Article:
I’ve completed a vintage fabric apron using the pattern found in The Apron Book. I was inspired by both the book and the poem Mama’s Apron reprinted below. This poem captures the essence of a home and family centered life.
National TIE ONE ON DAY, the brainchild of EllynAnne Geisel, author of The Apron Book, makes its debut on Wednesday, November 21, 2007–the day before Thanksgiving, when “women clad in aprons have traditionally prepared the Thanksgiving meal.”
EllynAnne, says tomark the new holiday by wrapping a loaf of bread in an apron, along with a written prayer or an encouraging note, and deliver the bundle to someone who needs spiritual or physical sustenance. “No matter which way you turn out your own front door, someone who is deserving of a hug is very close by, she says.
A picture of my recently completed vintage apron followed by the poem Mama’s Apron:
Mama’s Apron by Author Unknown
An Apron played a big part in mama’s life. As common to wear as being a housewife. She used it to gather eggs at the end of the day, To gather vegetables to can and put away, To feed the family on a rainy day…
She used it to pick up chips, To start a fire in the old wood stove. To cook the daily bread, For her main concern was to keep her family fed.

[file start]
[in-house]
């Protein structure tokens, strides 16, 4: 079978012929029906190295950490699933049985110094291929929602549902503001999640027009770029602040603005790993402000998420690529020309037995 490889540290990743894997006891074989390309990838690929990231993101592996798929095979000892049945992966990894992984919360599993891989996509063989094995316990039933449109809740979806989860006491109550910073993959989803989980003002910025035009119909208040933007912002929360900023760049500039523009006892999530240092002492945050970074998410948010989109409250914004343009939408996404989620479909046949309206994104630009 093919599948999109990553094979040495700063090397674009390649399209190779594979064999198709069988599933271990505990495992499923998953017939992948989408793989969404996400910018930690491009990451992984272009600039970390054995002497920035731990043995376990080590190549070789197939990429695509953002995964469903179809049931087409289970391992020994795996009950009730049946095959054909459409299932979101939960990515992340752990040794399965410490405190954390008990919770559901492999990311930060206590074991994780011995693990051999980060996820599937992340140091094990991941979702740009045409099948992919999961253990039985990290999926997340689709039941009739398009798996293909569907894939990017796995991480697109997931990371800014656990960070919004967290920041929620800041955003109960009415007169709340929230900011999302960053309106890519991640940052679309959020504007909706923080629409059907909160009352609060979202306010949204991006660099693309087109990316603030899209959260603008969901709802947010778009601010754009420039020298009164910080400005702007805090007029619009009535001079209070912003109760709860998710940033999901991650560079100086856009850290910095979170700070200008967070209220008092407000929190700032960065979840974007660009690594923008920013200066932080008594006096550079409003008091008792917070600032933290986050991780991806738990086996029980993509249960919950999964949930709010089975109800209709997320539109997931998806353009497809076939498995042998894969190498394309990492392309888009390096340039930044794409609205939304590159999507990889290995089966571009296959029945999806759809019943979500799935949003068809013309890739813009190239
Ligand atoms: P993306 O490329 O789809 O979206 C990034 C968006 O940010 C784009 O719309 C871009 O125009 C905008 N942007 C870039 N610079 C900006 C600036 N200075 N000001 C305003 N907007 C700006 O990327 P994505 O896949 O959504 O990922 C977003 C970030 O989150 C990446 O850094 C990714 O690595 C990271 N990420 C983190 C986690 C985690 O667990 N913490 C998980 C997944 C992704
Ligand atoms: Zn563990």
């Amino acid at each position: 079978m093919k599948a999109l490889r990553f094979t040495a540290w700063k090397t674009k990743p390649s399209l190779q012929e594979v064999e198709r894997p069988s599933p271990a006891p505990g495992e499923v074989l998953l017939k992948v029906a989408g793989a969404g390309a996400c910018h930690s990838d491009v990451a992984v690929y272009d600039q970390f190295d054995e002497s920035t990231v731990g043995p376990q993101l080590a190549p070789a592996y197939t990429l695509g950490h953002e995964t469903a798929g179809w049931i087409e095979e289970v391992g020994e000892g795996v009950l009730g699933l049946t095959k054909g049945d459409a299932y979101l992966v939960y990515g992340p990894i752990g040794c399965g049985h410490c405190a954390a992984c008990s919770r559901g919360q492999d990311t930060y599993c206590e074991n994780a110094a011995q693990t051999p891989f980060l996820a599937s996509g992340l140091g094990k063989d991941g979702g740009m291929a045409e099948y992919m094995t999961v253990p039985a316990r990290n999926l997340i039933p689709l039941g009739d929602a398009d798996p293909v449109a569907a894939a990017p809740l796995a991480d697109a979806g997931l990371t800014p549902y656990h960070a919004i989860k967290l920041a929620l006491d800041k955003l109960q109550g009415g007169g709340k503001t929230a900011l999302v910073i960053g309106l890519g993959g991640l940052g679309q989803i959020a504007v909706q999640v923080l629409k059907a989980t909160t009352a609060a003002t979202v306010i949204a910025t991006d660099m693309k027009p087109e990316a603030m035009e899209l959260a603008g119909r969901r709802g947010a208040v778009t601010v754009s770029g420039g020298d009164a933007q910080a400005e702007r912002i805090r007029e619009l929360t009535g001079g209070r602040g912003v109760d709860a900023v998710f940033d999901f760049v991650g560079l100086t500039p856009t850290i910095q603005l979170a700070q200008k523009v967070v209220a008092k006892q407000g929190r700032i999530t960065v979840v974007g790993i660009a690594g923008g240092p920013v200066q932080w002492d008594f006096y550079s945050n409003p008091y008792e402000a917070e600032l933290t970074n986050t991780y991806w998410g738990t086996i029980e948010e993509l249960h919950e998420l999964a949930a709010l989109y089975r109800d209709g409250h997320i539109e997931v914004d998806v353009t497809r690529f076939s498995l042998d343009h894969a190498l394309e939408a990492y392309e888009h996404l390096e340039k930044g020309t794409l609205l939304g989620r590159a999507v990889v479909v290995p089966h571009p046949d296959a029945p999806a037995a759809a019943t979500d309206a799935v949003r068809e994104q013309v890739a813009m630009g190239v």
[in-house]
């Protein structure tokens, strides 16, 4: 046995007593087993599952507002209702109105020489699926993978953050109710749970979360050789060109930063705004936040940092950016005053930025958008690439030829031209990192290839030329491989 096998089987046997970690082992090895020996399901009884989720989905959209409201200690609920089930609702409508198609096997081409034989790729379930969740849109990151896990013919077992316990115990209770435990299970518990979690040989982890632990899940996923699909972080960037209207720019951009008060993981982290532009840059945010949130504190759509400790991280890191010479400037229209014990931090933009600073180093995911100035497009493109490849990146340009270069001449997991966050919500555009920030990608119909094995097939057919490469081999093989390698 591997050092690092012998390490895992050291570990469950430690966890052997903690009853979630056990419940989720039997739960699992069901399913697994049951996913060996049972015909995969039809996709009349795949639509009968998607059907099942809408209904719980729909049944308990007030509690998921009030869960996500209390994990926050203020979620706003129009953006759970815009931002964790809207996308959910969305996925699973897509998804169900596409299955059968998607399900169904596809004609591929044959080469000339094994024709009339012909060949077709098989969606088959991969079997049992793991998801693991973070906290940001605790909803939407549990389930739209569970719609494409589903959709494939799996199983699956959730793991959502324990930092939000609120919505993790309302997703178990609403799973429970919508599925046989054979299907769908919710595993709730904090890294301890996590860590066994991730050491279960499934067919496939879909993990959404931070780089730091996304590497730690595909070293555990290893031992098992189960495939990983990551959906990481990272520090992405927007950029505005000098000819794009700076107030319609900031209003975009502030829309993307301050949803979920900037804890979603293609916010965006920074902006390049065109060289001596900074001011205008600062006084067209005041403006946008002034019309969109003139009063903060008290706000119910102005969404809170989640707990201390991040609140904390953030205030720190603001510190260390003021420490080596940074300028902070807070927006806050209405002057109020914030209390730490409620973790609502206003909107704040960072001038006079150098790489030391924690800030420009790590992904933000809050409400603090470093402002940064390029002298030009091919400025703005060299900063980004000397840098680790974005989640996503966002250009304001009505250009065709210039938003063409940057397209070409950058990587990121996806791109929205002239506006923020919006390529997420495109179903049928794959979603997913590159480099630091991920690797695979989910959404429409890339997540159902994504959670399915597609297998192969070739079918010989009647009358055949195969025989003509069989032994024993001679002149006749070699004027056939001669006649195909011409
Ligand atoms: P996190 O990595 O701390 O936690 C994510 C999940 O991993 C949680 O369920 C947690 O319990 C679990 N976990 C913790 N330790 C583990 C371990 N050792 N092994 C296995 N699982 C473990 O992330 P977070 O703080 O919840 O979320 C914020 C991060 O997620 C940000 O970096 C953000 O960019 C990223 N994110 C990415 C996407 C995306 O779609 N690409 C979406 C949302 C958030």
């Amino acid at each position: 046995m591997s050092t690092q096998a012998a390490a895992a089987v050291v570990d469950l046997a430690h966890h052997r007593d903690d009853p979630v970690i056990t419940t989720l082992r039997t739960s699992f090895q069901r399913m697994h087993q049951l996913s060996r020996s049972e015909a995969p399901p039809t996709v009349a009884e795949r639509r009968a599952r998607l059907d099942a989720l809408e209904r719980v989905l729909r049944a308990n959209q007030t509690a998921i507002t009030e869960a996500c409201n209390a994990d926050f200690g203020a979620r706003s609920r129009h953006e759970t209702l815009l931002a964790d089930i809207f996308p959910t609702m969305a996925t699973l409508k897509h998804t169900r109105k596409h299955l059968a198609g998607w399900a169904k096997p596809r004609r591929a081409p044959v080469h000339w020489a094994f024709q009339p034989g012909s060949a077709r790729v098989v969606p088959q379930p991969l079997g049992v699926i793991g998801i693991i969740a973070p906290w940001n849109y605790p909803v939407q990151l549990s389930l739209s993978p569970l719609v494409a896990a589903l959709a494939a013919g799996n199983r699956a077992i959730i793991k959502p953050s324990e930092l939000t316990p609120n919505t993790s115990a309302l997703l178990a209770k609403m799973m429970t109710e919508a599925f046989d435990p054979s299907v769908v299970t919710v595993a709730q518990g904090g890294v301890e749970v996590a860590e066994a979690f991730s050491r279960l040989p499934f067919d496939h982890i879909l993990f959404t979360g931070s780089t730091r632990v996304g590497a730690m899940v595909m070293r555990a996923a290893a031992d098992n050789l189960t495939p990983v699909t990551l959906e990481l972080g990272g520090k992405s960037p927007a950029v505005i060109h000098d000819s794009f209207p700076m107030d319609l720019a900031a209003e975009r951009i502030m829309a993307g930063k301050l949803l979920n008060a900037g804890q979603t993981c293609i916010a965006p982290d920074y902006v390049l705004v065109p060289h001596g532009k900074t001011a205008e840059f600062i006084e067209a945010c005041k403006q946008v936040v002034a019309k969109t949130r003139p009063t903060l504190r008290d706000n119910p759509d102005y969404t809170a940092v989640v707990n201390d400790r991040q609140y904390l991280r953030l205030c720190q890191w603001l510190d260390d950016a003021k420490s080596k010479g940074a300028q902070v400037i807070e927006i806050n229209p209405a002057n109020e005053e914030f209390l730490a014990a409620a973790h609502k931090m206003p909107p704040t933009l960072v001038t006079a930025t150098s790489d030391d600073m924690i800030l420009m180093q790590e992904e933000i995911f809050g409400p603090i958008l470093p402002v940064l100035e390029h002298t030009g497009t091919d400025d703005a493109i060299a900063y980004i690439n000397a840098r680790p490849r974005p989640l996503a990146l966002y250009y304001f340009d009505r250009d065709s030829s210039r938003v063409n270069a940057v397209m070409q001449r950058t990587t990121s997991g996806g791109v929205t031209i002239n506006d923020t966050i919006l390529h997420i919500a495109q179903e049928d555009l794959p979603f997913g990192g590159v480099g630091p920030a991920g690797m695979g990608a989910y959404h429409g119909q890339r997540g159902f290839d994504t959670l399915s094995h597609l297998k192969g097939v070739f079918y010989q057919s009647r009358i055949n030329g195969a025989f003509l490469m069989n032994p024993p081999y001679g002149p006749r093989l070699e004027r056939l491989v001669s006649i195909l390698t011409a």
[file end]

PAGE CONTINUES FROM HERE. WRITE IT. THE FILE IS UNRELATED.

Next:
She folded it around her hands, When at the Table the blessing was said, And wore it in the rain to cover her graying head, She wrapped it around the baby’s legs when it was cold. And Sometimes used it to wipe his lil’ nose.
It was a faithful servant through sad and lonely years, She even used it to dry away her tears. When the children were tucked in and their prayers were said…She laid out a clean one at the foot of her bed.
Their job is over now, they did their best. Mama and her apron have been laid to rest. If all is true about Heaven I’ve been told, Mama is now weaving an apron of spun gold…
Have a great Thanksgiving! If you have time to wrap some bread in an apron to share with someone in need, will you please drop me a note about your experience?